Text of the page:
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Innovative USC program guides minority youths to career paths in health-related fields

Graduating high school senior Heidi Holmes always knew she wanted to be a doctor, but she was not sure what kind.

Narrowing down choices seemed almost overwhelming. “I thought about ob/gyn, plastic surgery, everything,” she said.

But after participating in a USC program called Med-COR, Holmes gained valuable insights that helped her decide.

“Med-COR exposed me to the entire medical field and helped me choose” to focus on psychiatry, said Holmes.

Med-COR, a program designed to encourage minority students to pursue health professional careers, continues a tradition of tenacity and innovation that began almost 40 years ago.

Founded by John Davis in 1970, during a dismal time for minority enrollment in universities, the program started with Saturday enrichment classes at four inner-city high schools in Los Angeles. Med-COR, which stands for Medical Counseling Organizing and Recruiting, lived up to its name: it began with just 15 students and grew to 180 participants in its first three years.

Today, funded through a contract granted to the Keck School of Medicine by the L.A. Unified School District, Med-COR has expanded, working with over 1,000 students in 34 high schools and 42 junior high schools, representing a geographical area that stretches from South Los Angeles to the San Fernando Valley.

Remarkably diverse, the group is almost 70 percent female, over 60 percent Hispanic and over 20 percent African-American.

“Med-COR is very experienced in recruiting, motivating and tracking high school students to college, medical school and professional careers,” said Davis. The statistics agree: 94 percent of the 2005 Med-COR graduates attended four-year universities and more than 50 percent majored in pre-med or other science-based fields.

DeShawn Taylor, soon-to-be assistant professor/assistant director of the Family Planning Fellowship in the Department of Ob/Gyn at the Keck School, had wanted to be a doctor before she started Med-COR, but saw how it created new goals for the students around her.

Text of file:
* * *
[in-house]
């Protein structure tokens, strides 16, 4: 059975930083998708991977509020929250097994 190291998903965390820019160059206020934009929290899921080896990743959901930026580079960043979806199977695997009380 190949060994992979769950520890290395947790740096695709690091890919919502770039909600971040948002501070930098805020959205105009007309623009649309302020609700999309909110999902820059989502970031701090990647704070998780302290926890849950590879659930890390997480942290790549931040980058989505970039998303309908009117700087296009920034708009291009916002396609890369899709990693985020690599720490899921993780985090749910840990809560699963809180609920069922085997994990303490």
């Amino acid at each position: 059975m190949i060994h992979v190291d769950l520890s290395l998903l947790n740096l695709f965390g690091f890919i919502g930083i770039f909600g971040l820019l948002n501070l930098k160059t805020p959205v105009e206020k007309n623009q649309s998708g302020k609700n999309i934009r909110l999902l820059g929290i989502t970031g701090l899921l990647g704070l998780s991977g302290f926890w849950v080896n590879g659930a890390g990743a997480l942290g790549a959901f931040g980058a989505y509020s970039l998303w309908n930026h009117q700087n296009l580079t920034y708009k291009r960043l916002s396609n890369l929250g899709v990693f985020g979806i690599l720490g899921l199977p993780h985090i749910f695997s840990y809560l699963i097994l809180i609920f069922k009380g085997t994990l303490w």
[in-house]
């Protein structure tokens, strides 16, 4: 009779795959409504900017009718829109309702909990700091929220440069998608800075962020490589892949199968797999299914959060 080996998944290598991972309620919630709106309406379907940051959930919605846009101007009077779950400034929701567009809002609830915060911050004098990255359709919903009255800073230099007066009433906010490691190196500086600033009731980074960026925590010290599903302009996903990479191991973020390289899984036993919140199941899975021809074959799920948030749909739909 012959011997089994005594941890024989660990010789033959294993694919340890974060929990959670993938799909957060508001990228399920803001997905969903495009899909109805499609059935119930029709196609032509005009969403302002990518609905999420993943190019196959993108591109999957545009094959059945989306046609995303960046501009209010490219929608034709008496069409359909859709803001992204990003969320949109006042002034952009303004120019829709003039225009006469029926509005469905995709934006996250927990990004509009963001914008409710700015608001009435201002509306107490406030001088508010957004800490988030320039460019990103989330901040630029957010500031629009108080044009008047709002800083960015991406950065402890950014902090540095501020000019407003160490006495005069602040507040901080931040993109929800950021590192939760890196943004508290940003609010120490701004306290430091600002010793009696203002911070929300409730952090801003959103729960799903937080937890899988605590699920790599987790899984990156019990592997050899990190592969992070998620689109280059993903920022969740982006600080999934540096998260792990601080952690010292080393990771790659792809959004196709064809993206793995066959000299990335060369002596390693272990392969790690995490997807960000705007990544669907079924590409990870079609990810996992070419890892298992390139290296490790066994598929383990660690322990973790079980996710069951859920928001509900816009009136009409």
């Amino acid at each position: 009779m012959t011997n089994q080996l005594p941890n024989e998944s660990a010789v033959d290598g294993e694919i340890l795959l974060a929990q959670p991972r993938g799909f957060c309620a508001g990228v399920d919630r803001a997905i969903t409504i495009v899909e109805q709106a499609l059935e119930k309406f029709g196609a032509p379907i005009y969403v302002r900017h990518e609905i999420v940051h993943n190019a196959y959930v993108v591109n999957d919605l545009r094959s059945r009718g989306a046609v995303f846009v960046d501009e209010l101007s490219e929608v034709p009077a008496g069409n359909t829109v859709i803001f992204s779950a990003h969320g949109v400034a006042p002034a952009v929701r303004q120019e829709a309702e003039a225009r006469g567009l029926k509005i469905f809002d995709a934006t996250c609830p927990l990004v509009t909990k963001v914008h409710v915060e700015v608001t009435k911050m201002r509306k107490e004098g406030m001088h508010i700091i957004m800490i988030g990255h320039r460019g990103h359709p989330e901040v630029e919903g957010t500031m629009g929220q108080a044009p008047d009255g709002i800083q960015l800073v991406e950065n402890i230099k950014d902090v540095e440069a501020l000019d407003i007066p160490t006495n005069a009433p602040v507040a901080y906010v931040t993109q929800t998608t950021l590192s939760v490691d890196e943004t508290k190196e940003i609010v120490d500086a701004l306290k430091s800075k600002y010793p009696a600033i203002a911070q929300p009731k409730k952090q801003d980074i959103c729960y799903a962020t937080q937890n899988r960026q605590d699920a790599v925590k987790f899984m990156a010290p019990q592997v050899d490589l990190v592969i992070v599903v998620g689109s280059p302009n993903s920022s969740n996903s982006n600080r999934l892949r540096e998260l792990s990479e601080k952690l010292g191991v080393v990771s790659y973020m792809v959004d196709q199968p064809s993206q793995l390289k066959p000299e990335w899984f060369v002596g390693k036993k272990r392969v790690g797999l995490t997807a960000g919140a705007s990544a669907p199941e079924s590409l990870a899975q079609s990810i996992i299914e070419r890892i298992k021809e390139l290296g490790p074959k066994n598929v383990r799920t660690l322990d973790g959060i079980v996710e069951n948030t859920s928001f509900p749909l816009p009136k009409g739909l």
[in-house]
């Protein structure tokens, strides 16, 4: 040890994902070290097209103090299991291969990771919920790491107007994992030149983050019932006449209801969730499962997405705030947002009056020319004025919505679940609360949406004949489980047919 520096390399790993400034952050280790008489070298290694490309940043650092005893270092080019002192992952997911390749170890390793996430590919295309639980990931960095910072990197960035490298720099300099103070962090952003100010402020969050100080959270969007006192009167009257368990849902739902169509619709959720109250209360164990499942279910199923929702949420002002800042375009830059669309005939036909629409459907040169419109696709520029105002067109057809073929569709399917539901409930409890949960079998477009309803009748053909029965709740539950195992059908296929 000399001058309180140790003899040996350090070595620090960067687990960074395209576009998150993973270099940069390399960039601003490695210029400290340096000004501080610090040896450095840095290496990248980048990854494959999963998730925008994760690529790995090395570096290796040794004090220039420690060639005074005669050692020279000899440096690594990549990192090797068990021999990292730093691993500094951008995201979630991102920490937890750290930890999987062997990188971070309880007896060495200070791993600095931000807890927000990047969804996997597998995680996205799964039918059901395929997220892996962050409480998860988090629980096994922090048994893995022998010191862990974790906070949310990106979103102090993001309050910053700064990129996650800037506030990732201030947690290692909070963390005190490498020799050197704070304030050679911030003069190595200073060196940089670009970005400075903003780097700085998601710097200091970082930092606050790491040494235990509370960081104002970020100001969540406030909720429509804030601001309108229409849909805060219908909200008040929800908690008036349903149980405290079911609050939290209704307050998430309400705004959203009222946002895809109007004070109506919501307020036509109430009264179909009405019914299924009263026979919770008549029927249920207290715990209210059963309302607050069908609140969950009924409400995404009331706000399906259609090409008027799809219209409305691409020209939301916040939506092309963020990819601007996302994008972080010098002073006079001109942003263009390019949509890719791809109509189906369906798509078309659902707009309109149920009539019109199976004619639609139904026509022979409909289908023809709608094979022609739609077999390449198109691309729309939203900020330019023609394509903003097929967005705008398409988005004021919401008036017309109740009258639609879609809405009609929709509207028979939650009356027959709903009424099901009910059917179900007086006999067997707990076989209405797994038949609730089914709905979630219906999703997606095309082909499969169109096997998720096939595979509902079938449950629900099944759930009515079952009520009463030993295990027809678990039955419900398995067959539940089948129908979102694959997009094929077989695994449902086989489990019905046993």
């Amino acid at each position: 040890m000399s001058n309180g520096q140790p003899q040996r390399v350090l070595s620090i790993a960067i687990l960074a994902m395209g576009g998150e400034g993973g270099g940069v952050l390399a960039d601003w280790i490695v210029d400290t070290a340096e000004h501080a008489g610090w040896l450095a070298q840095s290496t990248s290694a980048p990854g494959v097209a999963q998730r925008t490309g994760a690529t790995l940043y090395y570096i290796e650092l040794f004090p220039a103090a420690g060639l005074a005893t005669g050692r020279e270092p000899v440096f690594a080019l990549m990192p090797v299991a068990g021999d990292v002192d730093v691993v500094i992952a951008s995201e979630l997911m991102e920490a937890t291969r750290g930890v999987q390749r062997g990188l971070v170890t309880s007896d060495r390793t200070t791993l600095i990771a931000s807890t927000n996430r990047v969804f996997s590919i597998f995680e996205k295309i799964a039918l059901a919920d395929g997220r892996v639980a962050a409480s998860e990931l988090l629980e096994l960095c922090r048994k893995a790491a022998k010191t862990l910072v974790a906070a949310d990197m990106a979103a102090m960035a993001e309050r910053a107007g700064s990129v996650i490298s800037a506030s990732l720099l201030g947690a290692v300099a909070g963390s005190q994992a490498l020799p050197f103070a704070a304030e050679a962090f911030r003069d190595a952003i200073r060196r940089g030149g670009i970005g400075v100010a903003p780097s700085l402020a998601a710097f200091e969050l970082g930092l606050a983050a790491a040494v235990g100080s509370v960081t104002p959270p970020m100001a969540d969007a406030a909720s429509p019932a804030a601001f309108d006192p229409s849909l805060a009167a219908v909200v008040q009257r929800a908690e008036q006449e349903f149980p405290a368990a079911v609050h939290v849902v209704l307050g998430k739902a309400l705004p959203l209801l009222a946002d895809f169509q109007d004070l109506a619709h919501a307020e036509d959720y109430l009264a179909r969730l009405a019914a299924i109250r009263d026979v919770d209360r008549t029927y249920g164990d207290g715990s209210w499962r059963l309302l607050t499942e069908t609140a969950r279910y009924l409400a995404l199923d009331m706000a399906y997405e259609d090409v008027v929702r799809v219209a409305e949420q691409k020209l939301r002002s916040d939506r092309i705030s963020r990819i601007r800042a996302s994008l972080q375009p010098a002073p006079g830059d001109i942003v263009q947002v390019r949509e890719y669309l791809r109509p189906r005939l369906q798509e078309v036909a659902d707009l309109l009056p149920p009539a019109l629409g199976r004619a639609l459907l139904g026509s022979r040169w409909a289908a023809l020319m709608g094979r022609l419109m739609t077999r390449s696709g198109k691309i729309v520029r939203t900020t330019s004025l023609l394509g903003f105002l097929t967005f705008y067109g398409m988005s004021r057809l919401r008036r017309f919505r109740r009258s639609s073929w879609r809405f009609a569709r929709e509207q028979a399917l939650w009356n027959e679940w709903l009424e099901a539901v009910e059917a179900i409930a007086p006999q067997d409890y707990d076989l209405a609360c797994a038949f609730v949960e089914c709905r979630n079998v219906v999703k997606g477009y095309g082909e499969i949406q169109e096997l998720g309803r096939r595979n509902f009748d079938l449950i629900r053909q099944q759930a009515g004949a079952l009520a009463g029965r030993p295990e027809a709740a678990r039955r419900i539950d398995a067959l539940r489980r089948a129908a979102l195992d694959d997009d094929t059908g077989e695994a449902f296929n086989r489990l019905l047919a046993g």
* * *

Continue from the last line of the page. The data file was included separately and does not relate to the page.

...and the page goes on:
“The program exposed students to different medical professions, giving them a whole new range of options within the field.” She also speaks highly of Davis. “He wrote letters for me for scholarships, for admissions, anything I needed. He has continued to be a support to this day.”

Holmes, with the help of Med-COR, secured a full scholarship to Holy Names University in Oakland Hills and plans to study psychobiology. “I’m leaning towards psychiatry, but the biology background will still help if I decide to move towards a different career once I get to med school,” she said.

Even with 36 years of teaching under his belt, Davis has no plans to retire from his beloved Med-COR. “I like the challenge of helping young people discover their potential for success,” he said. “I like their enthusiasm for life, a spark that provides enthusiasm for my own life. Seeing them blossom and become dedicated and competent learners is truly a joy. I believe education is the gateway to a better life…a way out of the trap built to encircle them in a sea of despair and hopelessness.”

Innovative USC program guides minority youths to career paths in health-related fields

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